My mum wrote. ‘What if they ask me about the piece of solid metal in my suitcase? How should I comment?’
Firstly, my mum is funny. And my aunt too. Those two are from the same branch of the witty tree. As much as I miss them, Quest gives me a keen appreciation of just how funny these identical twins are – and in particular when it comes to conversations about packing.
‘Tell them you need it to kill your son-in-law,’ I typed. ‘And that you need a large chunk of metal for the job.’
A few moments pass. ‘I suppose I can always drown myself with it.’
She’s talking about the sacrificial anode we are getting her to bring – tonight! Since my mum is officially on the way to Barbados. In fact, as I type, the BA 2153 is due to begin its descent. After three years, my mum is returning to Quest. The Cap has just taken another, very deep breath. Another woman to surround him onboard? He’s so lucky.
The metal anode currently in my mum’s bag is for Quest’s propellor. We had it shipped from Germany, where the propellor originates from, to my mum’s house. We had to have it done quickly too – she didn’t give us much notice of her upcoming visit.
My fingers are still fighting from making a list. Leads, knickers, workbooks. It’s been a busy week of us thinking, ‘What else do we need?’
It didn’t go past unnoticed. After another postal delivery went to Isleworth, West London, I received a message. ‘What am I – a camel?’
Uhhh. ‘You don’t need many clothes,’ I typed back.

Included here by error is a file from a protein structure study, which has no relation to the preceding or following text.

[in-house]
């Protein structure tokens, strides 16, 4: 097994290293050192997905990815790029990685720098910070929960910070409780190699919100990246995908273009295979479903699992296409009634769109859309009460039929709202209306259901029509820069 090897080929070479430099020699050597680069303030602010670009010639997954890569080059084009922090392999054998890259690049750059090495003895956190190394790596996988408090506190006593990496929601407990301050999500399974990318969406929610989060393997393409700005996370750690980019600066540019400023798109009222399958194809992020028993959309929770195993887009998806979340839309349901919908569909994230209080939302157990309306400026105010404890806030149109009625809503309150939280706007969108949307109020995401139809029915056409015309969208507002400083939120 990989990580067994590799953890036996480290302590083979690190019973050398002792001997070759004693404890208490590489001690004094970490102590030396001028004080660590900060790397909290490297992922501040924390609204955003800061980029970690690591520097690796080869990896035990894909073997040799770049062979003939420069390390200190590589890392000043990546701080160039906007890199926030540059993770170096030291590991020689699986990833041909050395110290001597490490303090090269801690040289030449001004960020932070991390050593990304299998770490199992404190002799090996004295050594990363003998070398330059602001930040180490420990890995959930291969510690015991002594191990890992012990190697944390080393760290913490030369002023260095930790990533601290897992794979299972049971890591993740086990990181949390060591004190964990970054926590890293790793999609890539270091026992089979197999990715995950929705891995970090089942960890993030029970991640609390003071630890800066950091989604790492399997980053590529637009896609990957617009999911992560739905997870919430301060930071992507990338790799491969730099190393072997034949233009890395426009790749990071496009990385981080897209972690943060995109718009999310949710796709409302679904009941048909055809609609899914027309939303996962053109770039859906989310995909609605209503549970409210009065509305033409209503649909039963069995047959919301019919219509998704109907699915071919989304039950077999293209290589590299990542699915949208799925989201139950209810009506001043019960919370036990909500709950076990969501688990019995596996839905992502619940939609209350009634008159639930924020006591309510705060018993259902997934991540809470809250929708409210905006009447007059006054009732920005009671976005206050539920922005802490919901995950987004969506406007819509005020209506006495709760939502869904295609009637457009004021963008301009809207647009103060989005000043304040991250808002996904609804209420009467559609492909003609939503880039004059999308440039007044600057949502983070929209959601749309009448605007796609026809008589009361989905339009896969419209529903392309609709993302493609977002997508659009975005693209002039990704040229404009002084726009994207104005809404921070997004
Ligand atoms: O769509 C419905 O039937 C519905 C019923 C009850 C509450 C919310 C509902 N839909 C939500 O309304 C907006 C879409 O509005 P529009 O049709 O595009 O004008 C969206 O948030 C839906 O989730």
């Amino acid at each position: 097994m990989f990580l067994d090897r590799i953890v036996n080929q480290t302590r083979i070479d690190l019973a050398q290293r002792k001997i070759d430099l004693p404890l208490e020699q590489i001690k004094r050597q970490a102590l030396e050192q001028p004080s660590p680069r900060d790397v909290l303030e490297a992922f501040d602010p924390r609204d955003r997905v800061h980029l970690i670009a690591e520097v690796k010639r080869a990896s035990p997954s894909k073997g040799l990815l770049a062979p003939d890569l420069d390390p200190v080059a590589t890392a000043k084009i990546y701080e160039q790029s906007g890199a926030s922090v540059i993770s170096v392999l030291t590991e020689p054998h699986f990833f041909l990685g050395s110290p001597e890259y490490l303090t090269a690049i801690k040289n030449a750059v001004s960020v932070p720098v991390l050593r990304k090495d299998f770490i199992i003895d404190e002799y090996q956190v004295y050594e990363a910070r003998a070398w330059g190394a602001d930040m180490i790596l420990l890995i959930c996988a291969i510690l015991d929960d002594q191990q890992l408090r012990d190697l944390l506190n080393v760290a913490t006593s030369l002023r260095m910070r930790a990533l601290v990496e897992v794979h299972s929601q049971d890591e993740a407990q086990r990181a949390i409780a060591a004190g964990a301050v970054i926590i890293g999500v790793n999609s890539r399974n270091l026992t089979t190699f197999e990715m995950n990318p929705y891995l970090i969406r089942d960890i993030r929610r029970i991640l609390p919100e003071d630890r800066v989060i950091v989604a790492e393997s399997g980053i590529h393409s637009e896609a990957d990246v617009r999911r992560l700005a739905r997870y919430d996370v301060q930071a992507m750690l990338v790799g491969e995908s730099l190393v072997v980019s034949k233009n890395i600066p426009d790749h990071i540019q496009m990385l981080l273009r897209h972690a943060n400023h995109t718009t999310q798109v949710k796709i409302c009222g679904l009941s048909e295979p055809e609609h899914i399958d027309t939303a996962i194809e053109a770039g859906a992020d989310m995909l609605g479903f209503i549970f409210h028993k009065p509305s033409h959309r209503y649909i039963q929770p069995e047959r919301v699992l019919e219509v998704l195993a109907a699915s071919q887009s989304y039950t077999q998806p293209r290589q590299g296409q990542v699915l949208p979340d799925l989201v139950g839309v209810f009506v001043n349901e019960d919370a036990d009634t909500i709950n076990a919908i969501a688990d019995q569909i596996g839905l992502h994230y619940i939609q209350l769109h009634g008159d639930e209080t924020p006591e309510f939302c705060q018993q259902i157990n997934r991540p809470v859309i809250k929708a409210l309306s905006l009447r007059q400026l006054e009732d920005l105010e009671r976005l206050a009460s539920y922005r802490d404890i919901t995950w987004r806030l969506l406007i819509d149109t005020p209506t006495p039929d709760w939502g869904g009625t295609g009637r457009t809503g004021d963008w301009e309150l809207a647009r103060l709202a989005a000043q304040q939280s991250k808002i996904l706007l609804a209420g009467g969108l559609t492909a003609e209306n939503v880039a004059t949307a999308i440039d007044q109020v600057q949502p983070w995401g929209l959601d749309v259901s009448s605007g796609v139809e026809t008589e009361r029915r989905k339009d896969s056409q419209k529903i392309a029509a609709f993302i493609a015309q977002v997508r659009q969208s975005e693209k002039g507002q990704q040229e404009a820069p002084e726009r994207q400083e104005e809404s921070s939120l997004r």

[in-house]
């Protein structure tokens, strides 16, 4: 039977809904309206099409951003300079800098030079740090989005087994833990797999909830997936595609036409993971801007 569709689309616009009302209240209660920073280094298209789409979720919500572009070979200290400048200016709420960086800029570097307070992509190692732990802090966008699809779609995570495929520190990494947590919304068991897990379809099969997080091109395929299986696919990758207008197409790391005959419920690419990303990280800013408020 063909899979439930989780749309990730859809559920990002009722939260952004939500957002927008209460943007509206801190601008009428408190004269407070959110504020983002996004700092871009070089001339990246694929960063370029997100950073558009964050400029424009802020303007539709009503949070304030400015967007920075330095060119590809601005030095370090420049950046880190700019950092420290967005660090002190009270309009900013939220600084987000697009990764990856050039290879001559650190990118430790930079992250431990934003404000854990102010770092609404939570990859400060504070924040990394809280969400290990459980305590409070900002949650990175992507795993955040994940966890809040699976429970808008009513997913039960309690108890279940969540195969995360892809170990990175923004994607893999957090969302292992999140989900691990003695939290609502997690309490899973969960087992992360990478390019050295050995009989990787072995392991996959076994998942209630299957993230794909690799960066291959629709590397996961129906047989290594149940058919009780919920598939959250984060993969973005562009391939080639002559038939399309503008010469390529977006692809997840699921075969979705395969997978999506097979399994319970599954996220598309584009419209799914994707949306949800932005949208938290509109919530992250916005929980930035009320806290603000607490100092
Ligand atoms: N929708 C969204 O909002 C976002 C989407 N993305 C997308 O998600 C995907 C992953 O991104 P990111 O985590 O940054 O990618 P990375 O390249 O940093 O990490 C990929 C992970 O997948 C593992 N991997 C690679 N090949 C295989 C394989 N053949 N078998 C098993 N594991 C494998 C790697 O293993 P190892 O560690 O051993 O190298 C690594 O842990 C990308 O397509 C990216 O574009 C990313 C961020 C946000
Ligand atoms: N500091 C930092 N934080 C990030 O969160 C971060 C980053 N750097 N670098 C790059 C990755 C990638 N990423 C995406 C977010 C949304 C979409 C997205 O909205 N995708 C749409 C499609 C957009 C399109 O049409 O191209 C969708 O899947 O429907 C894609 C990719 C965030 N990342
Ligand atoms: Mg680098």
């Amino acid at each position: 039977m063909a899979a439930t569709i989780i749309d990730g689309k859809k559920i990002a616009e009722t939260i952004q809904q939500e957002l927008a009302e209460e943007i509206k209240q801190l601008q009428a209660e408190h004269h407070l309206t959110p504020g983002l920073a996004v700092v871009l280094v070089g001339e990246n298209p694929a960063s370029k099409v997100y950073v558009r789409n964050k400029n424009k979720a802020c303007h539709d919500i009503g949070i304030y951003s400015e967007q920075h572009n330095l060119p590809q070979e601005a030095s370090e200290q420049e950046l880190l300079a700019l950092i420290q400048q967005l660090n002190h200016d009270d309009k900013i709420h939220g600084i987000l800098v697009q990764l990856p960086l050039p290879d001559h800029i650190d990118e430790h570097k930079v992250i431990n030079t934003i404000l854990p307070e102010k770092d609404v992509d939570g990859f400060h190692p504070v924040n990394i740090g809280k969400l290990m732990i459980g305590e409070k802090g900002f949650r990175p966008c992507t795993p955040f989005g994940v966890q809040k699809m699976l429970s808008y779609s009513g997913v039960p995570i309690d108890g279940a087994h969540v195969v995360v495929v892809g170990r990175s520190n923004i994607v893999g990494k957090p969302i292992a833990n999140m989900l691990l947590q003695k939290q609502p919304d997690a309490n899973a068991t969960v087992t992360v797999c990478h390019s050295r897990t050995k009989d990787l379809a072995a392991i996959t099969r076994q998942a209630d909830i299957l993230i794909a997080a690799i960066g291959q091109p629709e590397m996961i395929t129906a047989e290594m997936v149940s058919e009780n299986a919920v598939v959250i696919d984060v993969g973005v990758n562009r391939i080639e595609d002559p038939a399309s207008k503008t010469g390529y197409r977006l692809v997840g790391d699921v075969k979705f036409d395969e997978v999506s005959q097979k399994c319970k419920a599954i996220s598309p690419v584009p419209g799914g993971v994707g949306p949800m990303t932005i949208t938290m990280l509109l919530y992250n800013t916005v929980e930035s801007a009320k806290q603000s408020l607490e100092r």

Cheeky. Held my breath.
The phone pinged. ‘The way these suitcases are being packed, I’ll have to be naked. By the way, how on Earth do you expect me to bring this enormous thermos flask? It’s bigger than my own kettle.’
‘Could you put it in your hand luggage?’
I could hear her grrrr from 4,000 miles away. Really cheeky. My only defence being that my mum has a gift for packing. A gift which she is not shy about expressing. ‘I am the very best packer,’ she likes to say. I always nod my head obediently. After all, she did help my grandmother to once smuggle a live chicken on a flight from JFK to Warsaw. And in a hand bag donated by my aunt – of course. The chicken made it to Poland and lived there contentedly in my grandmother’s apartment for seven years.
But I didn’t have the last laugh. Three days ago, another message pinged through. ‘I just received 240 sachets of milk. How do you want me to pack them?’
Jack wrote immediately back. ‘Maybe take them in your hand baggage. They’re all less than 100ml for that reason.’
I stared at him. ‘How long are you going to keep it up?’
He grinned. ‘This is so worth the 12 quid.’